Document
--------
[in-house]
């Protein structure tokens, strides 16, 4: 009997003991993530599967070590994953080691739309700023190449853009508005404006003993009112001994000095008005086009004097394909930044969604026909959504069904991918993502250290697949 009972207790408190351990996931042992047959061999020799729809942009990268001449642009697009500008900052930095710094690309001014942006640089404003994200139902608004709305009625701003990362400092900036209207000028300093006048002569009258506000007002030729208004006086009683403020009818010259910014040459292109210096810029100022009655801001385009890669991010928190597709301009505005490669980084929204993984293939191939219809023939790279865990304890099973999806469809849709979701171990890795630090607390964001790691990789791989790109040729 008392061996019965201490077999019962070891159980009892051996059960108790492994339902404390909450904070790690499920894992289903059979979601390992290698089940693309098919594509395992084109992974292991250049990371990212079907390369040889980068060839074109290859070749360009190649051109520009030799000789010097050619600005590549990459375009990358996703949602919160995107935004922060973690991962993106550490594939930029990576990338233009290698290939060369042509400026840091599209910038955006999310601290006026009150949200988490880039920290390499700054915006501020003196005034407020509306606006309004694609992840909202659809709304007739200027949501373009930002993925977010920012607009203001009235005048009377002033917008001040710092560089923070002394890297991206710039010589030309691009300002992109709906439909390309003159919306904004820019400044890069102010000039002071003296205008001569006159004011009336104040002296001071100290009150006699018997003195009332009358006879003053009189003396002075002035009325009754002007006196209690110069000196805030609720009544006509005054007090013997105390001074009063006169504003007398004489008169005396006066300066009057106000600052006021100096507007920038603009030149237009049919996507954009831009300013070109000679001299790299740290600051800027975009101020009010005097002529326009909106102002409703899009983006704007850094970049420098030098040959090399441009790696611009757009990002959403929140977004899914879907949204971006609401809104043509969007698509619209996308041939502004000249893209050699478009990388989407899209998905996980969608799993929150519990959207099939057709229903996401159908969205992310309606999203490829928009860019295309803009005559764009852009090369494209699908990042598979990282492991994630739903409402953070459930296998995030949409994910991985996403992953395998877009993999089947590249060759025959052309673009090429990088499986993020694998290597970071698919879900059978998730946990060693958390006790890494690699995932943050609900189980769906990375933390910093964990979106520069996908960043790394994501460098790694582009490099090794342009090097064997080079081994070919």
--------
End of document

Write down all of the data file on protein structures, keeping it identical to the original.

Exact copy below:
[in-house]
């Protein structure tokens, strides 16, 4: 009997003991993530599967070590994953080691739309700023190449853009508005404006003993009112001994000095008005086009004097394909930044969604026909959504069904991918993502250290697949 009972207790408190351990996931042992047959061999020799729809942009990268001449642009697009500008900052930095710094690309001014942006640089404003994200139902608004709305009625701003990362400092900036209207000028300093006048002569009258506000007002030729208004006086009683403020009818010259910014040459292109210096810029100022009655801001385009890669991010928190597709301009505005490669980084929204993984293939191939219809023939790279865990304890099973999806469809849709979701171990890795630090607390964001790691990789791989790109040729 008392061996019965201490077999019962070891159980009892051996059960108790492994339902404390909450904070790690499920894992289903059979979601390992290698089940693309098919594509395992084109992974292991250049990371990212079907390369040889980068060839074109290859070749360009190649051109520009030799000789010097050619600005590549990459375009990358996703949602919160995107935004922060973690991962993106550490594939930029990576990338233009290698290939060369042509400026840091599209910038955006999310601290006026009150949200988490880039920290390499700054915006501020003196005034407020509306606006309004694609992840909202659809709304007739200027949501373009930002993925977010920012607009203001009235005048009377002033917008001040710092560089923070002394890297991206710039010589030309691009300002992109709906439909390309003159919306904004820019400044890069102010000039002071003296205008001569006159004011009336104040002296001071100290009150006699018997003195009332009358006879003053009189003396002075002035009325009754002007006196209690110069000196805030609720009544006509005054007090013997105390001074009063006169504003007398004489008169005396006066300066009057106000600052006021100096507007920038603009030149237009049919996507954009831009300013070109000679001299790299740290600051800027975009101020009010005097002529326009909106102002409703899009983006704007850094970049420098030098040959090399441009790696611009757009990002959403929140977004899914879907949204971006609401809104043509969007698509619209996308041939502004000249893209050699478009990388989407899209998905996980969608799993929150519990959207099939057709229903996401159908969205992310309606999203490829928009860019295309803009005559764009852009090369494209699908990042598979990282492991994630739903409402953070459930296998995030949409994910991985996403992953395998877009993999089947590249060759025959052309673009090429990088499986993020694998290597970071698919879900059978998730946990060693958390006790890494690699995932943050609900189980769906990375933390910093964990979106520069996908960043790394994501460098790694582009490099090794342009090097064997080079081994070919």